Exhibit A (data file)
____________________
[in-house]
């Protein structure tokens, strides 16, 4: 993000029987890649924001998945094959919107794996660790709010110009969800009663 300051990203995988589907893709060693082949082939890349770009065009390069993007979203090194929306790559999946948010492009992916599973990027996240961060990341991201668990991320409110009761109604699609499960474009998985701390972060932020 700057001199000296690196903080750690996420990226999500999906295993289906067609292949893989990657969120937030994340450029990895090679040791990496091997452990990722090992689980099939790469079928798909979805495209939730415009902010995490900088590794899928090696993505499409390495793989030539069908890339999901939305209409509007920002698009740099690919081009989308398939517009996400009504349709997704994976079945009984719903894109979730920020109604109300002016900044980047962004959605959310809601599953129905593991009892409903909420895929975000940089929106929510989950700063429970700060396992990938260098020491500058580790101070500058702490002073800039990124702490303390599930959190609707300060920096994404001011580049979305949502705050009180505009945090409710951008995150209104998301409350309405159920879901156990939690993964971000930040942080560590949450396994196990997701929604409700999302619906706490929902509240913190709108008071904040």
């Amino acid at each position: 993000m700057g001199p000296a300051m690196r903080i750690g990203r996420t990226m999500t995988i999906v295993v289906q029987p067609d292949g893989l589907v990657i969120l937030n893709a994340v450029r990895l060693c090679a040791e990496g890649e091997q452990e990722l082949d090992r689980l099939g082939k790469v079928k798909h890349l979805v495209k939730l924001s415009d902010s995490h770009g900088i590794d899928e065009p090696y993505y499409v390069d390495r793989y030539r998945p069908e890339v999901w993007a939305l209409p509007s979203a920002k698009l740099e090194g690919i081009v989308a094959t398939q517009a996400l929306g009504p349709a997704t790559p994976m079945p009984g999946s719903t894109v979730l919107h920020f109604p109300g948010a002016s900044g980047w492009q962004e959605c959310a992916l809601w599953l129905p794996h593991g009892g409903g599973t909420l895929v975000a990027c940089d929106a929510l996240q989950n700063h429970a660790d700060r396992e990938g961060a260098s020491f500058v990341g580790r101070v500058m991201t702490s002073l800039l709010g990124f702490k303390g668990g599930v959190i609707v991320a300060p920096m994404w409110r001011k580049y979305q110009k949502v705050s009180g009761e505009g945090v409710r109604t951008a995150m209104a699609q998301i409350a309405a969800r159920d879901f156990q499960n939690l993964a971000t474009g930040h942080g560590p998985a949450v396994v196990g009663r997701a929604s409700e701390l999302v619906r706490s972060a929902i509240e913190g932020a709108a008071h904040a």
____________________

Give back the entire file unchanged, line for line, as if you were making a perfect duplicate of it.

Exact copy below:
[in-house]
């Protein structure tokens, strides 16, 4: 993000029987890649924001998945094959919107794996660790709010110009969800009663 300051990203995988589907893709060693082949082939890349770009065009390069993007979203090194929306790559999946948010492009992916599973990027996240961060990341991201668990991320409110009761109604699609499960474009998985701390972060932020 700057001199000296690196903080750690996420990226999500999906295993289906067609292949893989990657969120937030994340450029990895090679040791990496091997452990990722090992689980099939790469079928798909979805495209939730415009902010995490900088590794899928090696993505499409390495793989030539069908890339999901939305209409509007920002698009740099690919081009989308398939517009996400009504349709997704994976079945009984719903894109979730920020109604109300002016900044980047962004959605959310809601599953129905593991009892409903909420895929975000940089929106929510989950700063429970700060396992990938260098020491500058580790101070500058702490002073800039990124702490303390599930959190609707300060920096994404001011580049979305949502705050009180505009945090409710951008995150209104998301409350309405159920879901156990939690993964971000930040942080560590949450396994196990997701929604409700999302619906706490929902509240913190709108008071904040």
């Amino acid at each position: 993000m700057g001199p000296a300051m690196r903080i750690g990203r996420t990226m999500t995988i999906v295993v289906q029987p067609d292949g893989l589907v990657i969120l937030n893709a994340v450029r990895l060693c090679a040791e990496g890649e091997q452990e990722l082949d090992r689980l099939g082939k790469v079928k798909h890349l979805v495209k939730l924001s415009d902010s995490h770009g900088i590794d899928e065009p090696y993505y499409v390069d390495r793989y030539r998945p069908e890339v999901w993007a939305l209409p509007s979203a920002k698009l740099e090194g690919i081009v989308a094959t398939q517009a996400l929306g009504p349709a997704t790559p994976m079945p009984g999946s719903t894109v979730l919107h920020f109604p109300g948010a002016s900044g980047w492009q962004e959605c959310a992916l809601w599953l129905p794996h593991g009892g409903g599973t909420l895929v975000a990027c940089d929106a929510l996240q989950n700063h429970a660790d700060r396992e990938g961060a260098s020491f500058v990341g580790r101070v500058m991201t702490s002073l800039l709010g990124f702490k303390g668990g599930v959190i609707v991320a300060p920096m994404w409110r001011k580049y979305q110009k949502v705050s009180g009761e505009g945090v409710r109604t951008a995150m209104a699609q998301i409350a309405a969800r159920d879901f156990q499960n939690l993964a971000t474009g930040h942080g560590p998985a949450v396994v196990g009663r997701a929604s409700e701390l999302v619906r706490s972060a929902i509240e913190g932020a709108a008071h904040a």